After you've issued a Tournament Error — Slow Play Warning, you're still not done. You need to remain at the table so that they keep playing at reasonable pace. A Warning is worth nothing if the player doesn't feel "encouraged" to play faster. Staying at a table is a good way to do so.

Dealing with player reactions:

You have to keep in mind the difference that exists between a player involved in the game and the judge noticing from an external point of view that player is playing too slowly. Time passes much quicker for the player than for the judge. This is why the judge should expect reactions from players who are issued penalties for Tournament Error — Slow Play. Most of time, they will not understand what's happening to them. That is, of course, not an excuse for any unsporting behaviour. It seems better to explain calmly the reasons why you intervened than issuing a penalty for Unsporting Conduct – Minor (slight disruption of the tournament).

Slow Play vs. Stalling:

Here's the big one. Stalling can roughly be defined as "Intentional Slow Play," but that would be wrong. It's a bit trickier than that. A player might be guilty of stalling without being guilty of Slow Play. Let's take the definitions and take a look at the differences. Both come from the Penalty Guidelines:

Slow Play: Players who take longer than is reasonably required to complete game actions are engaging in slow play.

This means a player is playing too slow to finish a game within reasonable time.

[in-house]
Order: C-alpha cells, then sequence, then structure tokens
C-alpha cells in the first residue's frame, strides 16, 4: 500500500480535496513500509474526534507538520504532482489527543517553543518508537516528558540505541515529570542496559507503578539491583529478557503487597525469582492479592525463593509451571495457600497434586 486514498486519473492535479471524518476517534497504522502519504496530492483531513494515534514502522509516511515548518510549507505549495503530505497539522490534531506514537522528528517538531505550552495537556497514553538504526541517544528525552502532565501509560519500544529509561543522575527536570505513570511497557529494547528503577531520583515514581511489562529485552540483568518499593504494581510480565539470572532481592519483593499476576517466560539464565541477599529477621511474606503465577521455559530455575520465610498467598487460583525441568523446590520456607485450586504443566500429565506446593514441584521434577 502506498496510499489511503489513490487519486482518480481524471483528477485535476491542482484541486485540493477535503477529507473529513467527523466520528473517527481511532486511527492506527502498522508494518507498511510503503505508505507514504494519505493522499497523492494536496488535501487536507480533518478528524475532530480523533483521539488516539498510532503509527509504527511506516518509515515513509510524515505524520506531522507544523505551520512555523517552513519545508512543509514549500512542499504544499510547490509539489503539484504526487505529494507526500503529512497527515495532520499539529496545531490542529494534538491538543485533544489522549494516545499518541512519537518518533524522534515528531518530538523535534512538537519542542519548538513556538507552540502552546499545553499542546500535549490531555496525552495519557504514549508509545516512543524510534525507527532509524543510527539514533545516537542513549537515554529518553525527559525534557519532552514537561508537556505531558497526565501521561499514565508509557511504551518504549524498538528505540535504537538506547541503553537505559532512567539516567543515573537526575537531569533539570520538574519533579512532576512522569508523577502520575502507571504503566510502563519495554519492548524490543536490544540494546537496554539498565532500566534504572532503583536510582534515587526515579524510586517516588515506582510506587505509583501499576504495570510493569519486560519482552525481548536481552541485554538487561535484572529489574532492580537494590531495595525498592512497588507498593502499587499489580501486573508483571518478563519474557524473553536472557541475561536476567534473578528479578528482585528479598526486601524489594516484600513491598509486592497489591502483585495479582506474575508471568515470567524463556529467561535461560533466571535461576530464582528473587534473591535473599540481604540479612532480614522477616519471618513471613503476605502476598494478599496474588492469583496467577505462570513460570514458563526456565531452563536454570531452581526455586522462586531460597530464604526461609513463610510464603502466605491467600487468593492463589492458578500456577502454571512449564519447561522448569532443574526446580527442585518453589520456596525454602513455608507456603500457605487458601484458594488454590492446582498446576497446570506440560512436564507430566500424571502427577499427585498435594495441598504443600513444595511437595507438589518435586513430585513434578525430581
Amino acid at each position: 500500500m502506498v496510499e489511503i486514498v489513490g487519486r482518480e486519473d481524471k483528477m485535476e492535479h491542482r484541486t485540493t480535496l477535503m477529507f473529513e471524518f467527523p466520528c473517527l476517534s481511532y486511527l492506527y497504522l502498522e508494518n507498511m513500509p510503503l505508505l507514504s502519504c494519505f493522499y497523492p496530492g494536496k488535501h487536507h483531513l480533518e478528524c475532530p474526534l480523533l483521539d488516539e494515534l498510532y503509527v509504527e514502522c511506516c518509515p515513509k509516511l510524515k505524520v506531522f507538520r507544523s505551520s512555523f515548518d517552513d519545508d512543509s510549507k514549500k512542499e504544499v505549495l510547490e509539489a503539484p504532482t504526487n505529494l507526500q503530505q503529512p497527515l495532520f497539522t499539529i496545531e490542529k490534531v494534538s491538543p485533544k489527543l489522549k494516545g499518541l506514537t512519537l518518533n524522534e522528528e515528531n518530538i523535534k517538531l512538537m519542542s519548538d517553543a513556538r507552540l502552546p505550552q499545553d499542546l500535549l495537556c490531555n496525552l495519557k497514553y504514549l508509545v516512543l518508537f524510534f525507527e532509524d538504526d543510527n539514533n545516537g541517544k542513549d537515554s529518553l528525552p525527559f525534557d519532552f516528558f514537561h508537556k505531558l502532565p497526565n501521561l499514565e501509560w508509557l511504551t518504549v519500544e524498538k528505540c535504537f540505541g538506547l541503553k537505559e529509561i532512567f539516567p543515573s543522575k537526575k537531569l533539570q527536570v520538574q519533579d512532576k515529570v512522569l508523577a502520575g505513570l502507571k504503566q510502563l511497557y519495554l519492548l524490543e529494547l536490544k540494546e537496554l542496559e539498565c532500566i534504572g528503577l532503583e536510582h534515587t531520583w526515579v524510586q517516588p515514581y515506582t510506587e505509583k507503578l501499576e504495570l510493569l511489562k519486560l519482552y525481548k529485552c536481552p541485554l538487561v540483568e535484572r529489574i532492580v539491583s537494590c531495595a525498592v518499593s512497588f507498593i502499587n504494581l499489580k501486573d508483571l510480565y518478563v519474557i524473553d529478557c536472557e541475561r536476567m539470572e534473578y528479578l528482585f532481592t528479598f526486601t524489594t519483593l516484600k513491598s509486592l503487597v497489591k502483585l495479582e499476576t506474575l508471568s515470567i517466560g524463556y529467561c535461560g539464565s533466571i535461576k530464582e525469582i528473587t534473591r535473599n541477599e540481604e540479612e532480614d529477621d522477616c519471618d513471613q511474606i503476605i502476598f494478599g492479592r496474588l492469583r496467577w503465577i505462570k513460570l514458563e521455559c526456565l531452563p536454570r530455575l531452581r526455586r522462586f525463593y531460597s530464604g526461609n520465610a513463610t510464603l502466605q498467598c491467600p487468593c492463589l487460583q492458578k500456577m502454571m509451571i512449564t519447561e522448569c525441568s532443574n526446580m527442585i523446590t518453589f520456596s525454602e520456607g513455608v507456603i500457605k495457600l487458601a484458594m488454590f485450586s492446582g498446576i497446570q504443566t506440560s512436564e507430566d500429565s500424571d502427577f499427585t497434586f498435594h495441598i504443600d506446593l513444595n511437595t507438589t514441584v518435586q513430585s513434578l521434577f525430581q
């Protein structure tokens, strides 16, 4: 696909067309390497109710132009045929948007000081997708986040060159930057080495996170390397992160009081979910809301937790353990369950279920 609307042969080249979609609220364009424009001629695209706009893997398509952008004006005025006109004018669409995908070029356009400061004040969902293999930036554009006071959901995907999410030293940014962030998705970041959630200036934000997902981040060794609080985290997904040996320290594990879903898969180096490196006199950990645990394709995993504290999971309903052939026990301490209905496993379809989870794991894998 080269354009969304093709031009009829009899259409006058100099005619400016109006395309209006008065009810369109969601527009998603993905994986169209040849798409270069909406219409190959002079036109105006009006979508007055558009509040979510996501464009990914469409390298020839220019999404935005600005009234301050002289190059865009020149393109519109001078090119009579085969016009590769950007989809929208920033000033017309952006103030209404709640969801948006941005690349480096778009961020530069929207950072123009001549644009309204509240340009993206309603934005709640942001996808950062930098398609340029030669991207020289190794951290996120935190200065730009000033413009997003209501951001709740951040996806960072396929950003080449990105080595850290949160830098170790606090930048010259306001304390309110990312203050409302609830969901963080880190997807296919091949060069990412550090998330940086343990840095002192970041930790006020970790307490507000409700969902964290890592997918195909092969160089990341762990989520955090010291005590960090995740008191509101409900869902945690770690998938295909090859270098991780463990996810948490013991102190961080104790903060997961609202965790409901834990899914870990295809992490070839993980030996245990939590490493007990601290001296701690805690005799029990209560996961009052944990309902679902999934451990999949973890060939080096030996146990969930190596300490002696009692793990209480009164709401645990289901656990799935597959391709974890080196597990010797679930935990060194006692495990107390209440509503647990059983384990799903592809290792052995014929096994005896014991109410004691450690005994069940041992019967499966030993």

Stalling: A player intentionally plays slowly in order to take advantage of the time limit.

This means the player adapts his rhythm to optimize the time limit.

We've seen above that Slow Play doesn't have to the game state (although you'll probably end up taking it into account). Stalling, on the contrary, mostly does.

Therefore, the analysis of these two concepts rely on different basis. That's why one may be stalling without playing slowly.

Here's an example that occurred at Worlds in Paris: Player A (Adam) plays an aggressive deck. Player B (Billy) plays a control deck. Adam calls a judge to ensure nobody will be playing too slowly. Adam makes a strong start, playing very quickly. He complains that Billy sometimes takes time to think about his options. The judge doesn't react except by telling them to keep playing. By turn six or so, Billy has taken control of the game, and it becomes obvious Adam will not be able to kill Billy anymore. Billy's body language tends to prove he kind of agrees with this statement.

By turn seven, Adam draws a fetchland. He has lost all his creatures but two the turn before, and is facing four blockers. He cannot attack. He thinks for 20 seconds, and Billy asks him to play or pass. Adam reacts quite aggressively, saying he's the one who called for Slow Play (which is not an argument at all by the way). He ends up playing his land and passing.

Here's the new situation: Billy cannot die, but needs to kill Adam before the time limit is reached. So he quickly does some things and passes. Adam thinks for some time before deciding to sacrifice his fetchland. He takes time to find a land. He loses several seconds before untapping. He thinks before drawing a card. Etc.

Though he never met the criteria that would make him guilty of Tournament Error — Slow Play, he was still guilty of stalling. He behaved differently because he knew the game would be almost impossible to win, and that a draw was his last hope. And what was his last option to obtain it? The time limit!

This article is the result of a seminar that has been held at PT Yokohama and has been reviewed by Sheldon "French addict" Menery and Andy Heckt.

Kevin Desprez
DCI Judge Level 3